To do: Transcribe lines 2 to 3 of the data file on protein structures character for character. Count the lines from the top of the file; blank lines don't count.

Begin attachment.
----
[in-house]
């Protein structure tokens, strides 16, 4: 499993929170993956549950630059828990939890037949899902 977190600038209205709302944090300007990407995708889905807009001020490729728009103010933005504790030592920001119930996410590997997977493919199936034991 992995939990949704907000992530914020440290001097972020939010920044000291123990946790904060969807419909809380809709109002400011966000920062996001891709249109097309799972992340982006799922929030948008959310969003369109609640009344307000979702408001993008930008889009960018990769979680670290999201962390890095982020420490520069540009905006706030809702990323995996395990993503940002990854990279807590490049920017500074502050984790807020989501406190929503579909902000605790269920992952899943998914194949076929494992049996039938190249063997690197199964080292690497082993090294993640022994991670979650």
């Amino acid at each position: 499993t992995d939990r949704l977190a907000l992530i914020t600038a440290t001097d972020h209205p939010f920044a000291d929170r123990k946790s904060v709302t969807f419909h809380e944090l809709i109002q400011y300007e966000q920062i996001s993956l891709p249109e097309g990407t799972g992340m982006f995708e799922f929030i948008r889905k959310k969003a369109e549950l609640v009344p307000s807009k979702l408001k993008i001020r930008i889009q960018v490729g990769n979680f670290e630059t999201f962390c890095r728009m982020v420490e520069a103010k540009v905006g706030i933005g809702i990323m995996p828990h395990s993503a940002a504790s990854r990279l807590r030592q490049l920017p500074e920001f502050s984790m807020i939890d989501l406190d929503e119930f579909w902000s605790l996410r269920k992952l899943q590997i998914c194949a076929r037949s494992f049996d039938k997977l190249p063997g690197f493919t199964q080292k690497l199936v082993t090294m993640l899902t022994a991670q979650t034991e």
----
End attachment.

């Protein structure tokens, strides 16, 4: 499993929170993956549950630059828990939890037949899902 977190600038209205709302944090300007990407995708889905807009001020490729728009103010933005504790030592920001119930996410590997997977493919199936034991 992995939990949704907000992530914020440290001097972020939010920044000291123990946790904060969807419909809380809709109002400011966000920062996001891709249109097309799972992340982006799922929030948008959310969003369109609640009344307000979702408001993008930008889009960018990769979680670290999201962390890095982020420490520069540009905006706030809702990323995996395990993503940002990854990279807590490049920017500074502050984790807020989501406190929503579909902000605790269920992952899943998914194949076929494992049996039938190249063997690197199964080292690497082993090294993640022994991670979650």
């Amino acid at each position: 499993t992995d939990r949704l977190a907000l992530i914020t600038a440290t001097d972020h209205p939010f920044a000291d929170r123990k946790s904060v709302t969807f419909h809380e944090l809709i109002q400011y300007e966000q920062i996001s993956l891709p249109e097309g990407t799972g992340m982006f995708e799922f929030i948008r889905k959310k969003a369109e549950l609640v009344p307000s807009k979702l408001k993008i001020r930008i889009q960018v490729g990769n979680f670290e630059t999201f962390c890095r728009m982020v420490e520069a103010k540009v905006g706030i933005g809702i990323m995996p828990h395990s993503a940002a504790s990854r990279l807590r030592q490049l920017p500074e920001f502050s984790m807020i939890d989501l406190d929503e119930f579909w902000s605790l996410r269920k992952l899943q590997i998914c194949a076929r037949s494992f049996d039938k997977l190249p063997g690197f493919t199964q080292k690497l199936v082993t090294m993640l899902t022994a991670q979650t034991e």